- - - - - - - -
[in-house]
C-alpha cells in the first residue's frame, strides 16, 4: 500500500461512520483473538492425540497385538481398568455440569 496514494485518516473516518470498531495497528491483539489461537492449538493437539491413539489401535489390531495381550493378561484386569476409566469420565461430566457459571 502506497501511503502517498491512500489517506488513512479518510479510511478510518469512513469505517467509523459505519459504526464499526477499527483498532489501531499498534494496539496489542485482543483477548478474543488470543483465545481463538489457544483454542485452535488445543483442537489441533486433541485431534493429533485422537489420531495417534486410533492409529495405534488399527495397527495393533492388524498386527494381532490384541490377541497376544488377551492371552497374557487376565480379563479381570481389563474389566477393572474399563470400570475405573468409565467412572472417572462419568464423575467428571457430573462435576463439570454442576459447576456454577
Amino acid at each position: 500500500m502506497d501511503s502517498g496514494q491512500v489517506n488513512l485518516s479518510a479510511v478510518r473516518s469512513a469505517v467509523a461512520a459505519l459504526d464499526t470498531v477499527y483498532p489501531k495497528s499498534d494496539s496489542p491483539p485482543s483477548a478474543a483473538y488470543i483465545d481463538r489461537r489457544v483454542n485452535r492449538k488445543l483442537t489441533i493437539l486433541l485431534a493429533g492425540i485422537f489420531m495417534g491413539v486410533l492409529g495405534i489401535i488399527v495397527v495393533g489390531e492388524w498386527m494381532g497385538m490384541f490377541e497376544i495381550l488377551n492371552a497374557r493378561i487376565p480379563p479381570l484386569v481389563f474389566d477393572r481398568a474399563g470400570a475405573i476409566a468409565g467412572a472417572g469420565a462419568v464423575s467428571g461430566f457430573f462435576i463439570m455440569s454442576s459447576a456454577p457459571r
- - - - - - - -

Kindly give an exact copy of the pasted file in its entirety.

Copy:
[in-house]
C-alpha cells in the first residue's frame, strides 16, 4: 500500500461512520483473538492425540497385538481398568455440569 496514494485518516473516518470498531495497528491483539489461537492449538493437539491413539489401535489390531495381550493378561484386569476409566469420565461430566457459571 502506497501511503502517498491512500489517506488513512479518510479510511478510518469512513469505517467509523459505519459504526464499526477499527483498532489501531499498534494496539496489542485482543483477548478474543488470543483465545481463538489457544483454542485452535488445543483442537489441533486433541485431534493429533485422537489420531495417534486410533492409529495405534488399527495397527495393533492388524498386527494381532490384541490377541497376544488377551492371552497374557487376565480379563479381570481389563474389566477393572474399563470400570475405573468409565467412572472417572462419568464423575467428571457430573462435576463439570454442576459447576456454577
Amino acid at each position: 500500500m502506497d501511503s502517498g496514494q491512500v489517506n488513512l485518516s479518510a479510511v478510518r473516518s469512513a469505517v467509523a461512520a459505519l459504526d464499526t470498531v477499527y483498532p489501531k495497528s499498534d494496539s496489542p491483539p485482543s483477548a478474543a483473538y488470543i483465545d481463538r489461537r489457544v483454542n485452535r492449538k488445543l483442537t489441533i493437539l486433541l485431534a493429533g492425540i485422537f489420531m495417534g491413539v486410533l492409529g495405534i489401535i488399527v495397527v495393533g489390531e492388524w498386527m494381532g497385538m490384541f490377541e497376544i495381550l488377551n492371552a497374557r493378561i487376565p480379563p479381570l484386569v481389563f474389566d477393572r481398568a474399563g470400570a475405573i476409566a468409565g467412572a472417572g469420565a462419568v464423575s467428571g461430566f457430573f462435576i463439570m455440569s454442576s459447576a456454577p457459571r